Wednesday, December 05, 2007

Market or Lock-in? You decide.

Brian Suda has sent me a link to a conversation between Bruce Schneier and Marcus Ranum, in which Bruce says:

"By 2017, people and organizations won't be buying computers and connectivity the way they are today. The world will be dominated by telcos, large ISPs and systems integration companies, and computing will look a lot like a utility. Companies will be selling services, not products: email services, application services, entertainment services. We're starting to see this trend today, and it's going to take off in the next 10 years. Where this affects security is that by 2017, people and organizations won't have a lot of control over their security."

Well, unsurprisingly I agree. The threat is that companies are going to find themselves locked in. Before someone shouts "open standards" - I don't believe they are sufficient to ensure portability.

However companies can act in a way to overcome this problem - the answer to this lies in the prisoners dilemma.

First, let's assume that much of IT is ubiquitous and of little strategic value. The only real advantage that can be gained is through efficiency and for this reason various XaaS providers look attractive. However, the downside to this is the risk of lock-in and the lack of any portability and choice between providers.

Secondly, if there was portability and choice between providers then there would exist a competitive market. Such a market would reduce the cost of XaaS to the consumers, however for the producers their product would be a commodity. Providers are unlikely to do this despite there being very good strategic reasons for being the first mover.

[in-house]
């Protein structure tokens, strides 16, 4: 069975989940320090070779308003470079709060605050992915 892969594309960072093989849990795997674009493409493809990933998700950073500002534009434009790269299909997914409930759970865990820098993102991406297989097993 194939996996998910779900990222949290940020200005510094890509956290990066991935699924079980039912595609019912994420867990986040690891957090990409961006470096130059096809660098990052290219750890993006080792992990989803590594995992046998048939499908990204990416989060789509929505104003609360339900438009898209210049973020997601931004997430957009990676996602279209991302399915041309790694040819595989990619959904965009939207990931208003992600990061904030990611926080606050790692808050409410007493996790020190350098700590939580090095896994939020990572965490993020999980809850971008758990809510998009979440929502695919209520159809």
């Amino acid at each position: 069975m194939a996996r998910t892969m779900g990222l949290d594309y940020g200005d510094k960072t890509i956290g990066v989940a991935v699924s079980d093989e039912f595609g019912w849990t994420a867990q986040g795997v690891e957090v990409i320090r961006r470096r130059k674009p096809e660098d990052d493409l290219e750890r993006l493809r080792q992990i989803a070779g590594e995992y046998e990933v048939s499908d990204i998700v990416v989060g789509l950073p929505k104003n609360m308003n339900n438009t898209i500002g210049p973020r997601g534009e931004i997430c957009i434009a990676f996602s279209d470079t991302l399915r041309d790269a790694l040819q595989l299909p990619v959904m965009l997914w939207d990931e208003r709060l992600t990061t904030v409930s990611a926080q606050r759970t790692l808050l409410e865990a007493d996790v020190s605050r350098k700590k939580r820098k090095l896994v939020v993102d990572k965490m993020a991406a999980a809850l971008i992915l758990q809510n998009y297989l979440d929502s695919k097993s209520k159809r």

So the situation here is that consumers (i.e. companies) of XaaS want to adopt it in order to gain efficiencies and hence some operational advantage (no matter how short lived) but they don't want the lock-in. In order to do this, providers would have to work against their natural instincts.

If we assume that eventually all companies would move to XaaS and that IT is predominantly a cost of doing business, then the best move for companies would be to collectively move to a portable XaaS market. Of course, this requires collective agreement and hence we have the issue of the prisoners dilemma with providers trying to entice companies over.

So I take interest in organisations like DataPortability and suggest that there is a need for such an organisation to act as a trusted intermediary on behalf of all customers (companies included) and to push forward the concepts of a portable XaaS market. I also believe it is about time that companies who are consumers of such IT work in concert through such intermediaries to ensure that their interests are served.

The alternative, well it's just like Bruce says, the world would be dominated by "telcos, large ISPs and systems integration".

It doesn't have to be, there is an opportunity here to create a functioning market through open source. Of course, if we do head down the direction which Bruce is concerned about ... we will eventually end up with Government intervention.